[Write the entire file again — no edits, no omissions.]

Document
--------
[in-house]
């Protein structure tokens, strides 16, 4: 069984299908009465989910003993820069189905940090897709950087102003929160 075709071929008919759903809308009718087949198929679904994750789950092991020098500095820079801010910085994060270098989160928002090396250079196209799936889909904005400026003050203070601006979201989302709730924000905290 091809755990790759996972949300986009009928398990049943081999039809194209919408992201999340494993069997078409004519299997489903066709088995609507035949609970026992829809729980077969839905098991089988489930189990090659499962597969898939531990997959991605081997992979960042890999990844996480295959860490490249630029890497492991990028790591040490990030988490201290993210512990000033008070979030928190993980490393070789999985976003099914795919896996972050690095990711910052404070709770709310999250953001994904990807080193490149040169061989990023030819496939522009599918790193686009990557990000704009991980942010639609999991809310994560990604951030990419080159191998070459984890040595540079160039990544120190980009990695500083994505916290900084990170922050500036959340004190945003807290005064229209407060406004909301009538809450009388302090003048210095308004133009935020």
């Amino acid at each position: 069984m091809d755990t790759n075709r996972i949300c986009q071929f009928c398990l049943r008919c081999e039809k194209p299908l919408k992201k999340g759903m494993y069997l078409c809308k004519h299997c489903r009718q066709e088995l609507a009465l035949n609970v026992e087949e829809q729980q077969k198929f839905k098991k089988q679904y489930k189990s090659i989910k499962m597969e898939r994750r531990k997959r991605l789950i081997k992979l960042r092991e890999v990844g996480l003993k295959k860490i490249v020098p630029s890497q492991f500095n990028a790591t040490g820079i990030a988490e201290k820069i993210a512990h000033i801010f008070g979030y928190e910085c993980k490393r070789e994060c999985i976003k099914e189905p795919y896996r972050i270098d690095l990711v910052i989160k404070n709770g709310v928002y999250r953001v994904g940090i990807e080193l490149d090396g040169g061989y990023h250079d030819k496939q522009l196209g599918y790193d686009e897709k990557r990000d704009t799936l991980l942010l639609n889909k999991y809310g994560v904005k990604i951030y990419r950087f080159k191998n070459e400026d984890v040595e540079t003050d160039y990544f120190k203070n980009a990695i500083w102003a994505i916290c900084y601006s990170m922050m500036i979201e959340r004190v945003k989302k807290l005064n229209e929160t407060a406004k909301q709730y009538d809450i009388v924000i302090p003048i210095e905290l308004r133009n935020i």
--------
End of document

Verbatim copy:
[in-house]
């Protein structure tokens, strides 16, 4: 069984299908009465989910003993820069189905940090897709950087102003929160 075709071929008919759903809308009718087949198929679904994750789950092991020098500095820079801010910085994060270098989160928002090396250079196209799936889909904005400026003050203070601006979201989302709730924000905290 091809755990790759996972949300986009009928398990049943081999039809194209919408992201999340494993069997078409004519299997489903066709088995609507035949609970026992829809729980077969839905098991089988489930189990090659499962597969898939531990997959991605081997992979960042890999990844996480295959860490490249630029890497492991990028790591040490990030988490201290993210512990000033008070979030928190993980490393070789999985976003099914795919896996972050690095990711910052404070709770709310999250953001994904990807080193490149040169061989990023030819496939522009599918790193686009990557990000704009991980942010639609999991809310994560990604951030990419080159191998070459984890040595540079160039990544120190980009990695500083994505916290900084990170922050500036959340004190945003807290005064229209407060406004909301009538809450009388302090003048210095308004133009935020």
């Amino acid at each position: 069984m091809d755990t790759n075709r996972i949300c986009q071929f009928c398990l049943r008919c081999e039809k194209p299908l919408k992201k999340g759903m494993y069997l078409c809308k004519h299997c489903r009718q066709e088995l609507a009465l035949n609970v026992e087949e829809q729980q077969k198929f839905k098991k089988q679904y489930k189990s090659i989910k499962m597969e898939r994750r531990k997959r991605l789950i081997k992979l960042r092991e890999v990844g996480l003993k295959k860490i490249v020098p630029s890497q492991f500095n990028a790591t040490g820079i990030a988490e201290k820069i993210a512990h000033i801010f008070g979030y928190e910085c993980k490393r070789e994060c999985i976003k099914e189905p795919y896996r972050i270098d690095l990711v910052i989160k404070n709770g709310v928002y999250r953001v994904g940090i990807e080193l490149d090396g040169g061989y990023h250079d030819k496939q522009l196209g599918y790193d686009e897709k990557r990000d704009t799936l991980l942010l639609n889909k999991y809310g994560v904005k990604i951030y990419r950087f080159k191998n070459e400026d984890v040595e540079t003050d160039y990544f120190k203070n980009a990695i500083w102003a994505i916290c900084y601006s990170m922050m500036i979201e959340r004190v945003k989302k807290l005064n229209e929160t407060a406004k909301q709730y009538d809450i009388v924000i302090p003048i210095e905290l308004r133009n935020i």